5 Items

teaser image

Blog Post - Atlantic Council

A Strategy for Dealing with North Korea

| Sep. 12, 2017

New sanctions imposed by the United Nations Security Council on September 11 in response to North Korea’s latest nuclear test are “not significant enough,” according to R. Nicholas Burns, an Atlantic Council board member who served as undersecretary of state for political affairs in the George W. Bush administration.

Sanctions must be part of a “patient long-term strategy” that includes deterrence, working closely with allies, and negotiations, said Burns, laying out the United States’ options for dealing with the North Korean crisis.  

Illegal migrants sit on the roof of a police bus with their belongings on November 13, 2013 before being transferred to a center in the capital Riyadh ahead of their deportation (November 13, 2015).

Getty Images

Book Chapter

Immigration vs. Population in the Gulf

| November 11, 2015

"Capital-rich and labour-poor. This is how the curse of the Gulf States was described fifty years ago. The world’s largest oil stocks had just been discovered under the earth’s most arid and depopulated region. With oil internationally recognised as the property of the state and not of the company that did the pumping, the scarcely populated states of the Gulf acquired enormous wealth. From the largest and oldest (Saudi Arabia) to the tiniest and youngest (Qatar), all six Gulf states soon faced income surpluses with population shortages, to which they all responded by importing labour. In just five decades, the Gulf, which for centuries had received only small population flows, became the world’s third largest receiver of global migrants after the United States and the European Union."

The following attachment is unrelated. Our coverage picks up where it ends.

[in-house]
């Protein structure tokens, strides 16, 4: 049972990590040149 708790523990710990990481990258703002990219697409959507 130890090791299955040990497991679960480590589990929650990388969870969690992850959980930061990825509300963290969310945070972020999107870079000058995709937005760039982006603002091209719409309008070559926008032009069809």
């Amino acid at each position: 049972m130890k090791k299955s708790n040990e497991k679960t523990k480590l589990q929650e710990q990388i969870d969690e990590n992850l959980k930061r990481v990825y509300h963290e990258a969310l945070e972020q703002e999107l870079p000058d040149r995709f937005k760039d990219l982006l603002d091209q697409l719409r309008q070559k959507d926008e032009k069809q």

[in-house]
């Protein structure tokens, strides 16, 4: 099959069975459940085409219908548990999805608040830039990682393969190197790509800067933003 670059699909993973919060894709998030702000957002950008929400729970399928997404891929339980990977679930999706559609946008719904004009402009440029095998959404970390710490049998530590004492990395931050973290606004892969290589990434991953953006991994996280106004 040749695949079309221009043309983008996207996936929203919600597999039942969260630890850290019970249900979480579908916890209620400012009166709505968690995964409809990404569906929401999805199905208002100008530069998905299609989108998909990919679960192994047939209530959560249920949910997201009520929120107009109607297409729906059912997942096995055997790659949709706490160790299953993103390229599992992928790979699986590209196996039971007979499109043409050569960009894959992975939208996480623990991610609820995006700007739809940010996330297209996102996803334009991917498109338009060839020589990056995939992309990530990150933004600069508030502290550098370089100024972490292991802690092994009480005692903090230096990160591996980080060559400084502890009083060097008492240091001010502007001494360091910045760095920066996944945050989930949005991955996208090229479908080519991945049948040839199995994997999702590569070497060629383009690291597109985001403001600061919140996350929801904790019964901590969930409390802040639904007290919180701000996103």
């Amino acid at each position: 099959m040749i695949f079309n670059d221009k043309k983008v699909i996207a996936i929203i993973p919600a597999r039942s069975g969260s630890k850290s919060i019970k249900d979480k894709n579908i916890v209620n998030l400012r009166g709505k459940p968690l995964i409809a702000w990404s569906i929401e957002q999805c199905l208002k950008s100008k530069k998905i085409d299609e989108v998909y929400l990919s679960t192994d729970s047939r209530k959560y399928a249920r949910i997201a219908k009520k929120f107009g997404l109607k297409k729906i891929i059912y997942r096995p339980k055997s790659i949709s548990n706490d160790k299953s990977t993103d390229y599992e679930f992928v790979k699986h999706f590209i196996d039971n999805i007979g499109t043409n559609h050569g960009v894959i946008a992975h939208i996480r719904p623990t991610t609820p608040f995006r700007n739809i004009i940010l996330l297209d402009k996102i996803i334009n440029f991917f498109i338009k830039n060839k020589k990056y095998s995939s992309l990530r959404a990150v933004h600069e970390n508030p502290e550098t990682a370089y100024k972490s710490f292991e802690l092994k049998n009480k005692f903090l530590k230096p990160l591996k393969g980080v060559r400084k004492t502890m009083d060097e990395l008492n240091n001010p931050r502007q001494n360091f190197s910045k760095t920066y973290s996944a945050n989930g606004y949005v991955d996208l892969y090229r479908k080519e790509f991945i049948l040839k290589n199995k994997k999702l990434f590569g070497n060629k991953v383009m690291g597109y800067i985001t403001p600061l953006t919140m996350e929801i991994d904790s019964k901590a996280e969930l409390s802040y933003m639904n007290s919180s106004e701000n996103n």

The Arab Spring: Pathways of Repression and Reform

Oxford University Press

Book - Oxford University Press

The Arab Spring: Pathways of Repression and Reform

| April 26, 2015

The Arab Spring: Pathways of Repression and Reform investigates the wide variance of occurrence and outcomes of Arab uprisings and the deep historical and structural roots of power imbalances within societies to ask why regime change took place in only four Arab countries and why democratic change proved so elusive in the countries that made attempts.

Book - MIT Press

Liberating Kosovo: Coercive Diplomacy and U.S. Intervention

September 2012

In Liberating Kosovo, David Phillips offers a compelling account of the negotiations and military actions that culminated in Kosovo's independence. Drawing on his own participation in the diplomatic process and interviews with leading participants, Phillips chronicles Slobodan Milosevic's rise to power, the sufferings of the Kosovars, and the events that led to the disintegration of Yugoslavia. He analyzes how NATO, the United Nations, and the United States employed diplomacy, aerial bombing, and peacekeeping forces to set in motion the process that led to independence for Kosovo.